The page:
For some years now I have been campaigning and petitioning Lewes District Council to improve their recycling rates and services from our doorstep, and many residents believe they are not comprehensive enough. Throughout 2008 I helped organise and submit a petition in early 2009 to Lewes District Council to consider the following introduction of door step recycling collection services around Lewes:• 100% roadside collection of cardboard, green waste and ‘Tetrapaks’ by the end of 2009
• 100% roadside collection of lower grade plastics and packaging by the end of 2010
• All street bins with specific sections for paper, cans glass and plastics by the end of 2010
• To make Lewes District ‘Plastic Bag Free’ by the end of 2010
Well, from what we get collected from our doorsteps in Lewes today, you’ll probably realise that the petition (which had a good few hundred signatures) wasn’t committed to. After meeting with Lewes District Council back in Spring 2009 they were not prepared to introduce such collection services, that Lewes residents really wanted.
However, today I hope that the new administration at Lewes District Council can ‘raise the bar’ and commit to better curbside domestic recycling collections throughout 2012 and beyond, as in recent times Lewes District Council has been poorly performing compared to its neighbours in Wealden, Eastbourne and Hastings.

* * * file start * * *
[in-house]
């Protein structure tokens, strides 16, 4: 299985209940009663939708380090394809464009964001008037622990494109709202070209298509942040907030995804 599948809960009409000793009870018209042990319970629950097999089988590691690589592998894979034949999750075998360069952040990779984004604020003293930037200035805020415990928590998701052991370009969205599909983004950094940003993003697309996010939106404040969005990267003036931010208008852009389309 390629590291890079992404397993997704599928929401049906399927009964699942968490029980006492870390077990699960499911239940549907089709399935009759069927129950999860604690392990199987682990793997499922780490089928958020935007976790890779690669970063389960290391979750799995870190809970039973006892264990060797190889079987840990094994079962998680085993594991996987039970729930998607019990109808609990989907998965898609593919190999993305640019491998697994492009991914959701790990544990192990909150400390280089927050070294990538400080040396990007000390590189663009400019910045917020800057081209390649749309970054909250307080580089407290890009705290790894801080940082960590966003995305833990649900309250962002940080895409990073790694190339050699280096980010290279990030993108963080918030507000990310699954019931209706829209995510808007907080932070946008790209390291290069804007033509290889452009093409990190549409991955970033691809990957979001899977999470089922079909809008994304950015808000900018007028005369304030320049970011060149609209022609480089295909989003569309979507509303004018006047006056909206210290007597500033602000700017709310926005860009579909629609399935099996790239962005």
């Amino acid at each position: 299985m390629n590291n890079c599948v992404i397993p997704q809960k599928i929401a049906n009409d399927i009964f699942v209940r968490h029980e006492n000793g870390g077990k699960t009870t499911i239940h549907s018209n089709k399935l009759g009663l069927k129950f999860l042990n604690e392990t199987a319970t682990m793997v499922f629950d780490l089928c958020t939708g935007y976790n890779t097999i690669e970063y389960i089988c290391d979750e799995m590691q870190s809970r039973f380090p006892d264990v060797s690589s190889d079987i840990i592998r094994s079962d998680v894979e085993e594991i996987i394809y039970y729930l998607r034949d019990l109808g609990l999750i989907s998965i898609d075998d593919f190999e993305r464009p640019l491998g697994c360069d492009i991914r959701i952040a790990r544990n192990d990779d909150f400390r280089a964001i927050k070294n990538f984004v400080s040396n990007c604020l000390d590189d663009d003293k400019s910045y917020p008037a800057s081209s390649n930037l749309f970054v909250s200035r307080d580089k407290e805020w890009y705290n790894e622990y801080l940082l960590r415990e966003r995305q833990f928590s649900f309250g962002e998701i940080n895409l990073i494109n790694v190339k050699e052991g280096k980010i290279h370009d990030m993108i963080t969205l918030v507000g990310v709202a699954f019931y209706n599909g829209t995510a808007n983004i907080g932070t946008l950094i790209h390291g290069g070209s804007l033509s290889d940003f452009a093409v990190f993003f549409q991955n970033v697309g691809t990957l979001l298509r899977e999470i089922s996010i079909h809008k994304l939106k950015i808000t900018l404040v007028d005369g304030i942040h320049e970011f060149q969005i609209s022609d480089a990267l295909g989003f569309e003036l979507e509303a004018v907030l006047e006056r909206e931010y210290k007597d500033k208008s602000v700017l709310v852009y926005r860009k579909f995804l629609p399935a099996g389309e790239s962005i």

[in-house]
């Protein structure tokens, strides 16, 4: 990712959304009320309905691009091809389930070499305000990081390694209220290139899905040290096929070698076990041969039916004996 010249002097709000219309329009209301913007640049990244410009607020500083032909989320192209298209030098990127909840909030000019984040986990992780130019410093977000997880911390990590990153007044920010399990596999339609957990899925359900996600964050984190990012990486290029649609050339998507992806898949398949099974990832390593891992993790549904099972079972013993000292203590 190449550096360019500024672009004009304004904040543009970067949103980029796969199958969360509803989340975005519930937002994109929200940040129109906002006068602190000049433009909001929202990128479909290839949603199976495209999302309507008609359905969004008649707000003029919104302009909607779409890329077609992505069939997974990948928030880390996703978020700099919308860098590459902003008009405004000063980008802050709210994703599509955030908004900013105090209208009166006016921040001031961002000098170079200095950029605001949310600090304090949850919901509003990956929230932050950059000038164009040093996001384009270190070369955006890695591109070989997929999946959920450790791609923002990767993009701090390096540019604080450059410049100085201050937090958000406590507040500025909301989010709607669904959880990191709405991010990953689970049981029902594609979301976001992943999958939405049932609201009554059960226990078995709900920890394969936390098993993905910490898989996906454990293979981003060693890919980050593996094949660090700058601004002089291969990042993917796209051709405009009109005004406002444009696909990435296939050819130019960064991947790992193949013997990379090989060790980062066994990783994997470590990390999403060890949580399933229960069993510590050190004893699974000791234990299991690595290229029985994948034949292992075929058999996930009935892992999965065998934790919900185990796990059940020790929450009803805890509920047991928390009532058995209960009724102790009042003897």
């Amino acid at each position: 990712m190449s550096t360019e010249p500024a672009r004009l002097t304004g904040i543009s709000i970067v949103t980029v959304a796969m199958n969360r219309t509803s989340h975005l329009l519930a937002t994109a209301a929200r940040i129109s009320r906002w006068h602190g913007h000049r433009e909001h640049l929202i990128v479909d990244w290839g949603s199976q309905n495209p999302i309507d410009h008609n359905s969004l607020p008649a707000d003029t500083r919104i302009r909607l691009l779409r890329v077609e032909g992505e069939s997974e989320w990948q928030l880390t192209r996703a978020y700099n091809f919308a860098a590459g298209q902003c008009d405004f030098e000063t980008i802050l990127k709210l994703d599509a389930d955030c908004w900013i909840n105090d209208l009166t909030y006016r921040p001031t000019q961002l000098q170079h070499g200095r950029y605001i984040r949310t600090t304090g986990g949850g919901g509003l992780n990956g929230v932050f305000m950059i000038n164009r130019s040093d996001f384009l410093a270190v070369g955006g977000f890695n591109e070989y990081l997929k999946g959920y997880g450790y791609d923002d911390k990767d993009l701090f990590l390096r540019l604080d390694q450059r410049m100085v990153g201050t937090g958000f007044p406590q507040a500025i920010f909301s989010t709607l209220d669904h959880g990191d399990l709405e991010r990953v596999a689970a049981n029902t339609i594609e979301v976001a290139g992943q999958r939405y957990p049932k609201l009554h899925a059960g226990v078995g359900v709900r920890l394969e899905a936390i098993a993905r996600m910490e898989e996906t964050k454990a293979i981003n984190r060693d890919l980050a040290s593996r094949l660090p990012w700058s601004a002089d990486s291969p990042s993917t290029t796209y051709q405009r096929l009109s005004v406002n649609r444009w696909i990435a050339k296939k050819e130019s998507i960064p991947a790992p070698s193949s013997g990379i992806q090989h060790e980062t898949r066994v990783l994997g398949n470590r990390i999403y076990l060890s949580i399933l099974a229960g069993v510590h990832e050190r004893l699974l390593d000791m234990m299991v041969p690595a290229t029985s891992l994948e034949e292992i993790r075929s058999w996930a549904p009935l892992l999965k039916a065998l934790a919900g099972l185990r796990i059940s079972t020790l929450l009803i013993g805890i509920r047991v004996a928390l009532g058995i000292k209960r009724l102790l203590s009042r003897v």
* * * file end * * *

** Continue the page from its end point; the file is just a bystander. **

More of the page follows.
2009/2010 Key Performance Indicator NI192 – Percentage of Waste sent for Reuse and Recycling:
- Lewes District Council – 24.32%
- Brighton & Hove Council – 27.45%
- Wealden District Council – 35.63%
- Rother District Council – 43.13%
Recently I wrote to Lewes District Council Cabinet Member for Waste and Recycling Cllr Jim Sheppard and raised the following points:
1. Why are the recycling rates in Lewes District so low in comparison to our neighbours, and generally so lacking compared to the national average?
2. Why did recycling rates decease over 2010 / 2011 (Down 1 percent from 2009/2010 from 24% to 23%)?
3. When will doorstep cardboard collection become commonplace for both commerce and households in Lewes?
4. What percentage improvement are LDC are aiming for during 2011/2012 and 2012/2013?
Cllr Jim Sheppard explained the following:
In answer to point 1 – ‘The answer lies entirely in the fact that we do not collect garden waste. This is because it is environmentally unsustainable and far better to compost at home, at source, thereby preventing a waste stream from arising. This is in alignment with European thinking and the waste hierarchy which ranks the most environmentally beneficial methods of treating waste. At the top of the waste hierarchy is waste reduction, followed by reuse. Only then does recycling appear, followed by disposal with various forms of recovery. Brighton & Hove take the same view and the only reason why their recycling rate is slightly higher is because they are a unitary authority and are able to include high recycling rates at their household waste recycling sites, (run by East Sussex County Council in other East Sussex authorities), which increases the overall recycling rate.
- Lewes – 311.25 kg
- Hastings – 350.63 kg
- Eastbourne – 379.6 kg
- Rother – 398.84 kg
- Wealden – 406.4 kg
- Brighton & Hove – 406.97kg